Even if all 50 states legalized – isn’t it better to have local regulation of a competitive and complex modern industry? Think of the supply chain: cultivation, production, packaging, distribution, sales, marketing, and everything in between.

Do you want D.C. bureaucrats in charge of all that? Isn’t that how lobbyists capture the process and rig the rules against the little guys?

When The Feds Do Get Involved

Of course, some will argue Vivek Ramaswamy’s position on cannabis can’t be entirely hands-off. Somebody is going to have to regulate interstate commerce and international trade.

Imports and exports are federal jurisdiction and always have been. Of course, Vivek’s brand of governing may detest interstate regulation. A Ramaswamy Administration may create a free-for-all for all industries, not only cannabis.

One can hope.

And, of course, FDA bureaucrats will want to control aspects of cannabis, especially if it’s used in food products or marketed as a medical treatment. In a sense, descheduling and taking a hands-off approach empowers the existing bureaucracy.

But Vivek can use the stroke of the Presidential pen and tell the FDA to buzz off. Such is the state of the American “republic.”

Of course, if Vivek Ramaswamy becomes President, he won’t be able to decline the tax revenue. Who can, really? Except for maybe Ron Paul.

So, the federal government may tax cannabis. And so Vivek Ramaswamy’s position on cannabis matters a great deal. 

But there’s something else. And it involves Vivek’s policy on the Federal Reserve Bank.

Vivek Ramaswamy’s Position on Cannabis & Money Could Change the World 

Vivek Ramaswamy’s position on cannabis and money could change the world. And here’s how.

Experts must control money. That’s what the experts say. That’s why supply and demand don’t determine interest rates. You can’t trust free markets, they say. You need a central planning committee of experts.

But when the hell has that ever worked? This is not the 1920s, this is the 2020s. We have evidence of central planning, and the results are far worse than any of the theoretical excesses of free-market capitalism.

But suppose the experts are right about one thing. The price of money is too volatile to leave to a truly random process. That there should be a more market-based approach to price stability.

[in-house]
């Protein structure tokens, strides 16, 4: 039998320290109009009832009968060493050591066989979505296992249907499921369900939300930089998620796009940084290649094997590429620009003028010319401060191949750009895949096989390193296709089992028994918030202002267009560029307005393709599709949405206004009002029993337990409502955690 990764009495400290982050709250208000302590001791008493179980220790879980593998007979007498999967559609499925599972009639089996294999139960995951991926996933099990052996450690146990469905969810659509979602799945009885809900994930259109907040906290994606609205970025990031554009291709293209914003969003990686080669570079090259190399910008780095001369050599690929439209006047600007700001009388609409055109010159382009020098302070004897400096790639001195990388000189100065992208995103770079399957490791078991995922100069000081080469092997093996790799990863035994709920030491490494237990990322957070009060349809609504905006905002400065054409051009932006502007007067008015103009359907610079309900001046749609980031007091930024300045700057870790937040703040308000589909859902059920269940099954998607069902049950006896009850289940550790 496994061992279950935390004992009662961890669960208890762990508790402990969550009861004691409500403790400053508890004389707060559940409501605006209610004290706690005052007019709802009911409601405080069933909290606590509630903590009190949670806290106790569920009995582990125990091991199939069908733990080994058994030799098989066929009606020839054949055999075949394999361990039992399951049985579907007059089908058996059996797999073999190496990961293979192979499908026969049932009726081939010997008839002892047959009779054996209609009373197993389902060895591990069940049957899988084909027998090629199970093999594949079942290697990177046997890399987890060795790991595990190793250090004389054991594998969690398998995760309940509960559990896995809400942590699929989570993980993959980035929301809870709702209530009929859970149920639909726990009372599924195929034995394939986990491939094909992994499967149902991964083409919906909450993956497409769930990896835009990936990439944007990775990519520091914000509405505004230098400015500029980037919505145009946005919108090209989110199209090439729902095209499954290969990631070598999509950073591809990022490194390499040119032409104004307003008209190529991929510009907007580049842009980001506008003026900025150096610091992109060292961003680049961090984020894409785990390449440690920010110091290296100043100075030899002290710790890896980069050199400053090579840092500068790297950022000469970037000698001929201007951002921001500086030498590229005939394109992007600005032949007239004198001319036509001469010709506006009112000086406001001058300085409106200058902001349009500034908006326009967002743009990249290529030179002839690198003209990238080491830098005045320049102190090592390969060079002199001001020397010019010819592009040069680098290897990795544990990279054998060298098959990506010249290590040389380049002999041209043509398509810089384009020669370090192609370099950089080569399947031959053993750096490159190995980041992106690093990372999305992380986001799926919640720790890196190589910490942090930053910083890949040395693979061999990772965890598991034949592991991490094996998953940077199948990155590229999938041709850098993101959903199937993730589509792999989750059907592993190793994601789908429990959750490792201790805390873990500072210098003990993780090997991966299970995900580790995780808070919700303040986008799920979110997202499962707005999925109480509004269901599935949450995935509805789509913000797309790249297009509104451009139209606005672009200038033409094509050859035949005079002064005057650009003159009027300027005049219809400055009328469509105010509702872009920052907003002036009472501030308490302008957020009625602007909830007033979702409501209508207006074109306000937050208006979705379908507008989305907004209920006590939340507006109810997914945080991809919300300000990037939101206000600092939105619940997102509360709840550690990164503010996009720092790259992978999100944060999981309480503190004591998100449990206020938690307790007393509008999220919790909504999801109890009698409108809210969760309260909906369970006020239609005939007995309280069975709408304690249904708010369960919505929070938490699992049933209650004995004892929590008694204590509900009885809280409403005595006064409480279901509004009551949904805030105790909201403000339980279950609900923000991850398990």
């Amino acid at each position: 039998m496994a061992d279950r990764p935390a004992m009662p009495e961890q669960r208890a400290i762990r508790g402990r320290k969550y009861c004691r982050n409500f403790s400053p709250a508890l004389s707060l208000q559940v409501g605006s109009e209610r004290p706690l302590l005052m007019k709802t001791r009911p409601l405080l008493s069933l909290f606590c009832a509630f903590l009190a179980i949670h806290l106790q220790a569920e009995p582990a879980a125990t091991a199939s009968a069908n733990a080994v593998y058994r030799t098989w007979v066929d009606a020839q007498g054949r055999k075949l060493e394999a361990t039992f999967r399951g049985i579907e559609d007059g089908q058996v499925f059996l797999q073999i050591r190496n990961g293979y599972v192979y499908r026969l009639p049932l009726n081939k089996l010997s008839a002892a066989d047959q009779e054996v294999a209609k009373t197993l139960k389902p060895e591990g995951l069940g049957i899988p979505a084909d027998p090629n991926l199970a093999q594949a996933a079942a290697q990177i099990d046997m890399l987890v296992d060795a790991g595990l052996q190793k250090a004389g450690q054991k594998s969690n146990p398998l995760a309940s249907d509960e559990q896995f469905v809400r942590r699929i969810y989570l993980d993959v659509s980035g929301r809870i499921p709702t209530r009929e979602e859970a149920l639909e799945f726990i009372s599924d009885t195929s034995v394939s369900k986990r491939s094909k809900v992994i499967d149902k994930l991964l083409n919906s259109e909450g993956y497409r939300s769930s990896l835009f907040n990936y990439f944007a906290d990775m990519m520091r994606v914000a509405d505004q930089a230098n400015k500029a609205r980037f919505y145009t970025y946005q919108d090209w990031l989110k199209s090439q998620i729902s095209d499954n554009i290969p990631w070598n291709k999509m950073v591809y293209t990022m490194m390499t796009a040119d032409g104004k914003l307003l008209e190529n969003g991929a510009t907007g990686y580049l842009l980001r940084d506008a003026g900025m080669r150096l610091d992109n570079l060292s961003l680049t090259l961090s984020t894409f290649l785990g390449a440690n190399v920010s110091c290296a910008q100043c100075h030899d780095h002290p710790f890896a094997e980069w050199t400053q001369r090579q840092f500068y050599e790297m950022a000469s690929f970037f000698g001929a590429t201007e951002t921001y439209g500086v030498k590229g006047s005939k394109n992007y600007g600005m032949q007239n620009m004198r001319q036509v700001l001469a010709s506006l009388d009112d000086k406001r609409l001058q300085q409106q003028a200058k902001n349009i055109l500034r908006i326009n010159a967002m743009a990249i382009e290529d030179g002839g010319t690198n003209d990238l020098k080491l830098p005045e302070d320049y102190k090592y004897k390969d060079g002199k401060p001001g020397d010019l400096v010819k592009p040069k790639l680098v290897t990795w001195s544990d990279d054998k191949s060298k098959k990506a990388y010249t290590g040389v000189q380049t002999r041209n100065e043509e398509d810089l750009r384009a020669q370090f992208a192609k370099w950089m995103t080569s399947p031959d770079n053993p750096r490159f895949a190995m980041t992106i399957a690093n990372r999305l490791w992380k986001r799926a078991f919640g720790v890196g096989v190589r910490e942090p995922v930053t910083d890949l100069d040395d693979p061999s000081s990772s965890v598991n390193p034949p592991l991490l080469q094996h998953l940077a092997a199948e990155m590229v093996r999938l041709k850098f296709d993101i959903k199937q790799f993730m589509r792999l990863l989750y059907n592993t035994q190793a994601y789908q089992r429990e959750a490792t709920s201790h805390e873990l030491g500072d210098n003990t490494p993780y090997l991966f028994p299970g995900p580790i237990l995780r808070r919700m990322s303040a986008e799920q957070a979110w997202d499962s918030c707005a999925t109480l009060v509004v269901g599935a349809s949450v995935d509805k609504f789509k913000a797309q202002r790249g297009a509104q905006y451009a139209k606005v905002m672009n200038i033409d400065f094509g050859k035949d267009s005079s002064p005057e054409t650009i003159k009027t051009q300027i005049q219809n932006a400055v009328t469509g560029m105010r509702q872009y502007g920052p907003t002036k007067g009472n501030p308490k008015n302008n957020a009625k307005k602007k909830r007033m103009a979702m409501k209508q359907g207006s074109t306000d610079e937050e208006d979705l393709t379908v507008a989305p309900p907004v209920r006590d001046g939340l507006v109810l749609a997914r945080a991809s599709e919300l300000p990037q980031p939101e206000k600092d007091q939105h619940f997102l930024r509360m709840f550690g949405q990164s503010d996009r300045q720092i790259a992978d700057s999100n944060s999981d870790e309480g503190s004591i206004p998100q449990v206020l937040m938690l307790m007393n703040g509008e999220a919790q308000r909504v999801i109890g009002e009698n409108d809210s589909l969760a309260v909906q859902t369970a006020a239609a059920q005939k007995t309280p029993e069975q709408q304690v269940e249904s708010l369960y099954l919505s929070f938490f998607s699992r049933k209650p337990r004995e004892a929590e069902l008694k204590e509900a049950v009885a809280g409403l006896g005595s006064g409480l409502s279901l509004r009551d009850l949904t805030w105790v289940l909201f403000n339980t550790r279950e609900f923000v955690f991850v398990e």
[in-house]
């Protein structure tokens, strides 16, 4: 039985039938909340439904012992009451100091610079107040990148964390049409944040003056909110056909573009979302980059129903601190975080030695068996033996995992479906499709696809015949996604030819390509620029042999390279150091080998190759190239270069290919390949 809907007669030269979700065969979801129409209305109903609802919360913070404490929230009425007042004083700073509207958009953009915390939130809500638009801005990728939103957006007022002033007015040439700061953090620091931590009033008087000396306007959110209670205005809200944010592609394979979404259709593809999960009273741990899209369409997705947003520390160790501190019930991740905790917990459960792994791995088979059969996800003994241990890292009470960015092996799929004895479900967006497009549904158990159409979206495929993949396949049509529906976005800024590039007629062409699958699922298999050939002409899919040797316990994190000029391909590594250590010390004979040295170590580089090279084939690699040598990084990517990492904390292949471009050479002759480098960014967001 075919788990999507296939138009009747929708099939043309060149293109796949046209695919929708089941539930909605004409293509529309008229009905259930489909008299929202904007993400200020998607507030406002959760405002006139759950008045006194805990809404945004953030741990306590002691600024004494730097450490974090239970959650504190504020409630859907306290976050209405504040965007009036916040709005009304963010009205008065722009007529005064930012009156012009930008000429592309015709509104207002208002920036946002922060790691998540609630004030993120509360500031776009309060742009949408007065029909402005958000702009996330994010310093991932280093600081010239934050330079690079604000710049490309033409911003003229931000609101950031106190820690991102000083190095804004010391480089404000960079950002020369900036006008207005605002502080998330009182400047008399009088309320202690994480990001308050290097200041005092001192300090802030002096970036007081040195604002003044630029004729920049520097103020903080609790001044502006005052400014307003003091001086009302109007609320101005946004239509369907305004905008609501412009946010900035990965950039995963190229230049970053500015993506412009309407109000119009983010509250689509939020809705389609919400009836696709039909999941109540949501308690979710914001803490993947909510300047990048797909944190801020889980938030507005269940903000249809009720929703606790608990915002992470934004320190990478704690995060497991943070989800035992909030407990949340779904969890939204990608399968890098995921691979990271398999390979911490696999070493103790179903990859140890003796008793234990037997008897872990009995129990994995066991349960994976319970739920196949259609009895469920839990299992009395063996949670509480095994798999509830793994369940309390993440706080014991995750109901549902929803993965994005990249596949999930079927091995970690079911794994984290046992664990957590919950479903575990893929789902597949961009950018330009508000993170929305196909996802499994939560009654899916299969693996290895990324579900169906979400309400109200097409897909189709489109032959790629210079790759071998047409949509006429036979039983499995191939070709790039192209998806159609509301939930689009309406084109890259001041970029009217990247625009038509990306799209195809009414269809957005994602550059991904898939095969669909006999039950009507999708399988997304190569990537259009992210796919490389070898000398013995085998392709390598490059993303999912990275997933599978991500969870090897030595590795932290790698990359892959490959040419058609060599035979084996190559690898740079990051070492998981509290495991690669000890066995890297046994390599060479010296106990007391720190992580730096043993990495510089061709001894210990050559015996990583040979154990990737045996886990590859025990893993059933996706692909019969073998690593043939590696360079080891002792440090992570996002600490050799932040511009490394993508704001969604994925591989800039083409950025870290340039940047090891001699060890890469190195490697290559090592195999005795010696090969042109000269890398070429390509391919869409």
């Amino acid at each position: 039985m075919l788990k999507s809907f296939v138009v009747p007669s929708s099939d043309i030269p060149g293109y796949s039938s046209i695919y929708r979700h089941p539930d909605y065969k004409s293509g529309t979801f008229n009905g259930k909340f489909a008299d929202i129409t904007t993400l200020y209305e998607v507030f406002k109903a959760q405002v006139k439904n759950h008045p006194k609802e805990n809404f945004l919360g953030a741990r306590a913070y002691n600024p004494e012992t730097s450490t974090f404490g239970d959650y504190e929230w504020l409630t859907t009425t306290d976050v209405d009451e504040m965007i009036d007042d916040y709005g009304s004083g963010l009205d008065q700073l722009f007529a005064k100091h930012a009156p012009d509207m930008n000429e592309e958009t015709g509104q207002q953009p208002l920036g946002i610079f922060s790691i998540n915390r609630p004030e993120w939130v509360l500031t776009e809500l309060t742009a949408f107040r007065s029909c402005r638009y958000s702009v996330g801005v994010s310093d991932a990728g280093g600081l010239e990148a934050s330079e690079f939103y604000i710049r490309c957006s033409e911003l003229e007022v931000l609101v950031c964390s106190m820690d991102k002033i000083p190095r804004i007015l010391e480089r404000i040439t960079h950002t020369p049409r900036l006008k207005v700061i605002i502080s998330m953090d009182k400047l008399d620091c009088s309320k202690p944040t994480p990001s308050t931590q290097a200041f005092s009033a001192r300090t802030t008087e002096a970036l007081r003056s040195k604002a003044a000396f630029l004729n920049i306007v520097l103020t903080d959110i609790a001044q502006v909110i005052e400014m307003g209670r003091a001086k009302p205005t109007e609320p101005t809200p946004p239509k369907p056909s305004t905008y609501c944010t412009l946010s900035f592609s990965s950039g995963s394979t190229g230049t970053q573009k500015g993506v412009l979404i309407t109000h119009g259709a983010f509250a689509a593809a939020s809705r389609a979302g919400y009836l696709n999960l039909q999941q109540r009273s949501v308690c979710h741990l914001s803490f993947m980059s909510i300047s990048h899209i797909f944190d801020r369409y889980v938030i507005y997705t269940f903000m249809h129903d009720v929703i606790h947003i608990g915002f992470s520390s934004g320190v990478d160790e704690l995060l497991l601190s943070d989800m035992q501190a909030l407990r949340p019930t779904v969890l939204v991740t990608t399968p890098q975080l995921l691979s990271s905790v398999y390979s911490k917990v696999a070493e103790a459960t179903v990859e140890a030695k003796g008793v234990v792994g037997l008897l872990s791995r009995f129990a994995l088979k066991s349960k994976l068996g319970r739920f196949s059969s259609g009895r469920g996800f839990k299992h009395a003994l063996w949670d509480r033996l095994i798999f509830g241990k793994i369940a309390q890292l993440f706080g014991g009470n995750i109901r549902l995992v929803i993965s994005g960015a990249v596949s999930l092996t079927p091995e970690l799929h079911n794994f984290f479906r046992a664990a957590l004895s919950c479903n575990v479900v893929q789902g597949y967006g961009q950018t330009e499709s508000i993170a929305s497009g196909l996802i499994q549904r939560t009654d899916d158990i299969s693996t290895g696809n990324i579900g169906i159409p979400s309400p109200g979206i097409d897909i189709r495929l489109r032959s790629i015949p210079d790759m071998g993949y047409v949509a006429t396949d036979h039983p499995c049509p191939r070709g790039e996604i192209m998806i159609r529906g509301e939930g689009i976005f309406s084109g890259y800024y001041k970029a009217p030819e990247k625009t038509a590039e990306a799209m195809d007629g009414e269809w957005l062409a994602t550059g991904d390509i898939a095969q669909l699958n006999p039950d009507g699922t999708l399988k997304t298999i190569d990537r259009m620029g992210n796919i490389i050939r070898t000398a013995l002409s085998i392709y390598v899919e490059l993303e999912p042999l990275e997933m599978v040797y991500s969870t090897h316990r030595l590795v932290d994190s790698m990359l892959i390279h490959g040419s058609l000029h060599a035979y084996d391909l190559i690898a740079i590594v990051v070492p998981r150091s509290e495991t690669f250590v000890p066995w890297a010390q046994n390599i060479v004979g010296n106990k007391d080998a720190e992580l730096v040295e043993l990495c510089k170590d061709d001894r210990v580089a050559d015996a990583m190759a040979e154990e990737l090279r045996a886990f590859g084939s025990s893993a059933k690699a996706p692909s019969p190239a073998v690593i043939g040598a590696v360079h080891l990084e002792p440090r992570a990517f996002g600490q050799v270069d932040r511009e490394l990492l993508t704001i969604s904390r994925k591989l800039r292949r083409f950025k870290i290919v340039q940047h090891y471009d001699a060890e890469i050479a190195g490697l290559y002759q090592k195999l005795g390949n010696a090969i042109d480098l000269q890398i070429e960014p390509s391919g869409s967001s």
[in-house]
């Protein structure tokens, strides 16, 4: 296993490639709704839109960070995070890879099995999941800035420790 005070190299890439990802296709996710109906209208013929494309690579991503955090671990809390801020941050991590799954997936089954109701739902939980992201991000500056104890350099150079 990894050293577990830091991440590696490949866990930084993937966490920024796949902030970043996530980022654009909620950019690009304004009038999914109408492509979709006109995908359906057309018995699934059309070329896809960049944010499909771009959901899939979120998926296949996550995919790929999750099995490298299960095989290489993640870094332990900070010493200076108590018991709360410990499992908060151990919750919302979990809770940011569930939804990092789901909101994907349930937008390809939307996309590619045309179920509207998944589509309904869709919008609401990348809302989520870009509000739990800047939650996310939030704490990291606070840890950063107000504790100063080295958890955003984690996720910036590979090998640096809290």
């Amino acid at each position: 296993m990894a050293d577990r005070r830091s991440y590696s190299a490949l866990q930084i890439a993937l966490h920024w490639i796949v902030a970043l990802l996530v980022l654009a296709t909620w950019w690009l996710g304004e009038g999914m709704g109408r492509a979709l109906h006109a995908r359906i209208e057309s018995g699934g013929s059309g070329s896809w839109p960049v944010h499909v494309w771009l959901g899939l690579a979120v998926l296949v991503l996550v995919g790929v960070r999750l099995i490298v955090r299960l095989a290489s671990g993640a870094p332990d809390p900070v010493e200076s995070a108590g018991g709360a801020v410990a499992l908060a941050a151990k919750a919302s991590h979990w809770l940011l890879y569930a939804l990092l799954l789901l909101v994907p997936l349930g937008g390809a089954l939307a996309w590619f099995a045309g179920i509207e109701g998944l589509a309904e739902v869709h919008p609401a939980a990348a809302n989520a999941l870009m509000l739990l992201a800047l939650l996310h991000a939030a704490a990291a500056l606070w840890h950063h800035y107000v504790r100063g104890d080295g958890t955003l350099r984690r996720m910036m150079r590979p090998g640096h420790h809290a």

As in, leave it to the experts, but not the boardroom suits. Leave it to the people who are actually buying and selling in the market on a daily basis.

Like Vivek Ramaswamy’s position on cannabis, his proposal for the Federal Reserve is a breath of fresh air—a novel idea in an age of corporate-state shallowness.

What is a Government Gold Standard?

Vivek Ramaswamy's Position on Cannabis

A country on a gold standard exchanges its currency for gold at a fixed rate, say, $35 an ounce. And vice versa. So, if the market price of gold goes beyond $35, people bring in their dollars to exchange for gold.

This process means the number of dollars in circulation decreases, so the value of the dollar increases. This continues until the market price of gold is back to $35.

If the market price drops below $35, the same process works in reverse. Historically common, it’s not without its flaws. Governments tinker with the mechanism like a curious 12-year-old who takes apart the television to see how it works (and ends up breaking it in the process).

A gold standard keeps the value of the money constant relative to the market price of gold. Economists have all kinds of critics and rebuttals as to why that wouldn’t work today in the “modern” economy.

To their credit, relying on gold as the sole commodity backing the government currency does run into problems. Especially when governments are always trying to cheat the system.

Vivek Ramaswamy’s position on cannabis stems from listening to the people and the real experts (i.e. not “public health”). He is responding with the correct answers. He has – more or less – done the same with the subject of the Federal Reserve and the money.

What is a Commodity Bundle Standard?

Vivek Ramaswamy's Position on Cannabis

Vivek Ramaswamy should combine his positions on money and cannabis. 

Vivek wants a commodity bundle standard to help solve the problem of using government currency. In this system, the market defines the U.S. Dollar as a collection of commodities. This collection or bundle is valued by what’s in it.

For example, suppose you had one million dollars. You take it to the bank and demand your bundle. It could consist of a few pounds of gold and silver, but it’d mostly be a claim on commodities (i.e. 100 pounds of grade A beef, 10 barrels of crude oil, 1,000 board feet of lumber).